WASHINGTON, DC – OCTOBER 13: Bryce Harper #34 of the Washington Nationals looks on before playing the Chicago Cubs in game five of the National League Division Series at Nationals Park on October 13, 2017 in Washington, DC. (Photo by Patrick Smith/Getty Images)

After yet another painful Postseason exit, the whispers around the Washington Nationals grew louder – the team would have one more year to win a championship before their window shut for the foreseeable future.

But is that really accurate?

The Nationals have 11 free agents this offseason, which is quite a hefty number. But the only offensive starter leaving is left fielder Jayson Werth, who slashed .226/.322/.393 in 70 games this year. Also on the offensive side, the Nats will lose a handful of backups – Alejandro De Aza, Stephen Drew, Howie Kendrick, Jose Lobaton, and Ryan Raburn, though none would command hefty salaries and could easily be brought back if the team so desired. Adam Lind also has a $5.8 million mutual option for the 2018 season.

On the pitching side of things, there’s no turnover in the rotation, which will bring back its top four starters in 2018. The bullpen will take some hits, losing Matt Albers, Joe Blanton, trade deadline acquisition Brandon Kintzler, and Oliver Perez. Edwin Jackson, the team’s fifth starter for half the season, also departs, but he is far from a key member of the team.

So in all, Washington will retain its top five starters (which includes Joe Ross, who will miss the start of the season recovering from Tommy John surgery), four of its top five relievers (including the injured Koda Glover), and seven of eight offensive starters (assuming that middling catcher Matt Wieters exercises his $10.5 million player option for 2018). Given the sorry state of the NL East, you can already pencil the Nationals in for another division title.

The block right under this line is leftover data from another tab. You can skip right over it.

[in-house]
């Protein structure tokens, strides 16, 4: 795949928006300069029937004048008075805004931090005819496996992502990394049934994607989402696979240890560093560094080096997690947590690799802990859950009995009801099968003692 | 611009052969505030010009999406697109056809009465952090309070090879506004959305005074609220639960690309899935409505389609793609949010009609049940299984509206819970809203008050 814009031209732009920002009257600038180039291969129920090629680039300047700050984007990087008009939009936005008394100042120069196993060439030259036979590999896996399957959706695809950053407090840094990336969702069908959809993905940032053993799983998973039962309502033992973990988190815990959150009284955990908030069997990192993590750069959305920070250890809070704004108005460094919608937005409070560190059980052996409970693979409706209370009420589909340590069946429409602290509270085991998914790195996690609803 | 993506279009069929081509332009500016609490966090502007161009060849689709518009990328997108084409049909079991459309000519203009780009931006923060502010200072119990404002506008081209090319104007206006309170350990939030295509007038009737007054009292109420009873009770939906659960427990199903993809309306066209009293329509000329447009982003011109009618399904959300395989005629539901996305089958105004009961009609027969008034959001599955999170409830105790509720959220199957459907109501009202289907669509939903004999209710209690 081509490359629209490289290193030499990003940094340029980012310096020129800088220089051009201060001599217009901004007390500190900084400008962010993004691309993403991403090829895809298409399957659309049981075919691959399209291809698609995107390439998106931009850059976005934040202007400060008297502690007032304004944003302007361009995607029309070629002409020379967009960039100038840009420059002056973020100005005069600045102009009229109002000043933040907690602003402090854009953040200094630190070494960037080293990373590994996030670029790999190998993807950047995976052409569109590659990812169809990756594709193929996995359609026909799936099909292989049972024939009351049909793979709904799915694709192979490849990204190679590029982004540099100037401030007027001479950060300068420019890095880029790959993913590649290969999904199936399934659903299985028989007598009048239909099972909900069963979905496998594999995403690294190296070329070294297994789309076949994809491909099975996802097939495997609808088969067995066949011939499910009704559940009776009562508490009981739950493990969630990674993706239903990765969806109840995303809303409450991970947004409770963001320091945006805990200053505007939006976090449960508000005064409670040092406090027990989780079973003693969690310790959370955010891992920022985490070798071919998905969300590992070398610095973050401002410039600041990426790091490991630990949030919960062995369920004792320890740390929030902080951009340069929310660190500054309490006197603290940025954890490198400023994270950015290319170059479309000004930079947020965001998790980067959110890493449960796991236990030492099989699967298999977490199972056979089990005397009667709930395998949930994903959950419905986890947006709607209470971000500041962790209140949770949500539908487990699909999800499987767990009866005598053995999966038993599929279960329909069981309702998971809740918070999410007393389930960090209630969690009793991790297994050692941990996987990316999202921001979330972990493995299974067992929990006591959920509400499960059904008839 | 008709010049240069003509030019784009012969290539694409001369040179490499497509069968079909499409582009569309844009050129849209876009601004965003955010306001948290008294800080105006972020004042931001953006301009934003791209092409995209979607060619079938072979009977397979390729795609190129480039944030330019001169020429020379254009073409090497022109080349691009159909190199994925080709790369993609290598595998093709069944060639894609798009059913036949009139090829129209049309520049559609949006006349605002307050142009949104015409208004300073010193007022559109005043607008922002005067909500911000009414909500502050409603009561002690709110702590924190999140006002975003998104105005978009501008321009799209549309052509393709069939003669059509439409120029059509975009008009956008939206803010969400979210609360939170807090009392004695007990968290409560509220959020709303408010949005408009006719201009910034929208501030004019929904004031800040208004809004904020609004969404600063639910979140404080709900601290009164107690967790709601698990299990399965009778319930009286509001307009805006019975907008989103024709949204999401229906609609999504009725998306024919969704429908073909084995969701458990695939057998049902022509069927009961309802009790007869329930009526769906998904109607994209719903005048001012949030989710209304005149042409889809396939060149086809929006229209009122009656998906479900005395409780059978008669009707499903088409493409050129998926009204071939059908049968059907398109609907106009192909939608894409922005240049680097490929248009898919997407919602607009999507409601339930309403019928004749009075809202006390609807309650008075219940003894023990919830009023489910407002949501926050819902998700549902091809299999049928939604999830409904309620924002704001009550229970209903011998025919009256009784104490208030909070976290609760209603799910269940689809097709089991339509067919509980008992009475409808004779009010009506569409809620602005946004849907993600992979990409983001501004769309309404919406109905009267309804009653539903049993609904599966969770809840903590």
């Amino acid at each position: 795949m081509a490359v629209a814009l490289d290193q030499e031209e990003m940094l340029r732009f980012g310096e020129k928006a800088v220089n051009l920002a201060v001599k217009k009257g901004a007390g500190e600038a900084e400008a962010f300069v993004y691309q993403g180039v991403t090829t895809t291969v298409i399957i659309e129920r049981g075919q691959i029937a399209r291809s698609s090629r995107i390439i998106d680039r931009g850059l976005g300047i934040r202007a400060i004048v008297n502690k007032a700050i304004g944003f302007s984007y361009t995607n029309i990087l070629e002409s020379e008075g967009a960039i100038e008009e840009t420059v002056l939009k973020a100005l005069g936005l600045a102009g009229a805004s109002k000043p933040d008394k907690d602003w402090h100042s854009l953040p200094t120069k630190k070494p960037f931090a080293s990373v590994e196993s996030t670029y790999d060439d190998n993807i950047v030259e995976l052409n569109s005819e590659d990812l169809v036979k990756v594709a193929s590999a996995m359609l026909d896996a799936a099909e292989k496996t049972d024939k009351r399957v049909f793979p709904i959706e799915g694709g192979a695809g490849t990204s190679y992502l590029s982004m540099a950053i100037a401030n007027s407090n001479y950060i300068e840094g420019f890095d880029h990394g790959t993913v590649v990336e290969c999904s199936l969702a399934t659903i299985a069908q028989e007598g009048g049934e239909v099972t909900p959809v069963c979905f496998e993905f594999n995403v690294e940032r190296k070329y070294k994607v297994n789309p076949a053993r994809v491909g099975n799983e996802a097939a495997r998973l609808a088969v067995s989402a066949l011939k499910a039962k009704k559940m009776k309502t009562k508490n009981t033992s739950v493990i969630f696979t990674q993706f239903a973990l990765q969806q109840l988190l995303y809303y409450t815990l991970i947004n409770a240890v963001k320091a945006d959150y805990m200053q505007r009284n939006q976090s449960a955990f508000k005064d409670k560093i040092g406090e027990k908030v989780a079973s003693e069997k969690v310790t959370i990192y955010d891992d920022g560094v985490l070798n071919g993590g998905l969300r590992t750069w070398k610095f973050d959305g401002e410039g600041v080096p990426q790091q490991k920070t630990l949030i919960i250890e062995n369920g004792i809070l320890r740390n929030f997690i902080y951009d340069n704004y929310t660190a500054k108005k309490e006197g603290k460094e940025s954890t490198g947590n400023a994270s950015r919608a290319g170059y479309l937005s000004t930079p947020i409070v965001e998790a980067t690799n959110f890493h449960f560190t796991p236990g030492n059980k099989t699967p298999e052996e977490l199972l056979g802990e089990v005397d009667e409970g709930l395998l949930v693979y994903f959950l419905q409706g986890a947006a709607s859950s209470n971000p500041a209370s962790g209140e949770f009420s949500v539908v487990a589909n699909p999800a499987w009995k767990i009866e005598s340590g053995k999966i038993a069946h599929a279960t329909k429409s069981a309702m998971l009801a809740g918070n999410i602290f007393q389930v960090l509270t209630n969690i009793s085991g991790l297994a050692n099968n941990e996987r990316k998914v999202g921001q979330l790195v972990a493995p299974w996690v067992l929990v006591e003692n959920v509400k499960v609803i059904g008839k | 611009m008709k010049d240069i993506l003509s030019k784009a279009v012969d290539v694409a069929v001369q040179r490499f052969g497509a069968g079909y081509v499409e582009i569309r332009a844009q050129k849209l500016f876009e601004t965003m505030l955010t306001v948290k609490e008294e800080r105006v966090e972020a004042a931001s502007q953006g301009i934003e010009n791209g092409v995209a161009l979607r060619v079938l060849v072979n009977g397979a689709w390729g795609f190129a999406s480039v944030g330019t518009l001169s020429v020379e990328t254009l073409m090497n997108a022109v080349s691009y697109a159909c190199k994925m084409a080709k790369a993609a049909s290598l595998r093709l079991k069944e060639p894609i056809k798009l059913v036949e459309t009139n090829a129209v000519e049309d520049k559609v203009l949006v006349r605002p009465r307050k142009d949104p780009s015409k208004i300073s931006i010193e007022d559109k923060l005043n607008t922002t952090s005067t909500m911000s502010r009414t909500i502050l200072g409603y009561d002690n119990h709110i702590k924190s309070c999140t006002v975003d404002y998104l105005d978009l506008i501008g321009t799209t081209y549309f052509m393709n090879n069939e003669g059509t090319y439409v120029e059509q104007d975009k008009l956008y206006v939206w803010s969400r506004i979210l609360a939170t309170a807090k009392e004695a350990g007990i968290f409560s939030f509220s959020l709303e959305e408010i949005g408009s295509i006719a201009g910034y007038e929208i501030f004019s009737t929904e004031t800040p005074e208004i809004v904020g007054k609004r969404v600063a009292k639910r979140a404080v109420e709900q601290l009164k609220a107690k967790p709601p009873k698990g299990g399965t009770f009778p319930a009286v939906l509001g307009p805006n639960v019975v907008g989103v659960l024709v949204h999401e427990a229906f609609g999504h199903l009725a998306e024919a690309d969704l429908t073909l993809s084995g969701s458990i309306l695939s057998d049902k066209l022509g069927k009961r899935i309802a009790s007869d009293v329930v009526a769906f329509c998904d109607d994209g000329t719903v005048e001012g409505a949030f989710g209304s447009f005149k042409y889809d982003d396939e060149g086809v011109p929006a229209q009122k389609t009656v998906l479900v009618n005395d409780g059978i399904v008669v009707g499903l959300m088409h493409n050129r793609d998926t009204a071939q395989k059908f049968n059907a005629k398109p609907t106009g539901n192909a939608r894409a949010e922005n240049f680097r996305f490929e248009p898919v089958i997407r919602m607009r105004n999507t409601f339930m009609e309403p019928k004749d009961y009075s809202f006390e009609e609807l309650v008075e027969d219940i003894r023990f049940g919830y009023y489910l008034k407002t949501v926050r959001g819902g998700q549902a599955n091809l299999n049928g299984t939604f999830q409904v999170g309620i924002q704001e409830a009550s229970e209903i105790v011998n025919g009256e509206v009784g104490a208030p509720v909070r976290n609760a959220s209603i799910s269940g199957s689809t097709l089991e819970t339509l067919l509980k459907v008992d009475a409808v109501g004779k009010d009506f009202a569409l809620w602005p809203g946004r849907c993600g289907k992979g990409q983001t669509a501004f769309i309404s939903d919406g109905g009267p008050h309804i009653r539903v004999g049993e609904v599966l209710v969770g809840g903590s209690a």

But beyond 2018, what will the team look like?

Bryce Harper’s free agency is the most pressing issue that the team will face, given that he’s been their best hitter for nearly every season of his career. Daniel Murphy’s three-year, $37.5 million contract also expires after 2018, as does Ryan Madson’s three-year, $22 million deal and injured reliever Shawn Kelley’s three-year, $15 million deal. 2018 will also be the final year under team control for Gio Gonzalez, whose $12 million option for 2018 vested in September.

If the Nationals do nothing of substance this offseason (which, given their history, would be a surprise), here’s what their team would look like.

1B: Ryan Zimmerman
2B: TBD (Wilmer Difo?)
SS: Trea Turner
3B: Anthony Rendon
LF: Adam Eaton
CF: Michael A. Taylor
RF: Victor Robles
SP: Max Scherzer
SP: Stephen Strasburg
SP: Tanner Roark
SP: Joe Ross
CL: Sean Doolittle

Sure, that roster isn’t as good as the one the Nationals rolled out in 2017 and the roster it’ll probably roll out in 2018…but it still isn’t bad, especially since the NL East might still be in its constant rebuild in 2019.

After 2019 is when things will get hazy. Stephen Strasburg can opt out of his seven-year, $175 million contract. Ryan Zimmerman could also be gone, given that he has an $18 million club option for the 2020 season. Anthony Rendon is scheduled to hit free agency, as is Tanner Roark. The core of the team could effectively be dwindled down to Turner, the three outfielders, and a 36-year old Max Scherzer.

So while the Nationals’ hopes of contending will take a hit in 2019, it’s really in 2020 where the team could struggle going forward. That is, unless the team is able to re-sign Rendon or is able to keep Harper in DC as a National for life. If either (or incredibly, both) of those things happen, the Nationals could stretch on into the better part of the next decade – and maybe they’ll finally end up winning a playoff series along the way.

About Joe Lucia

I hate your favorite team. I also sort of hate most of my favorite teams.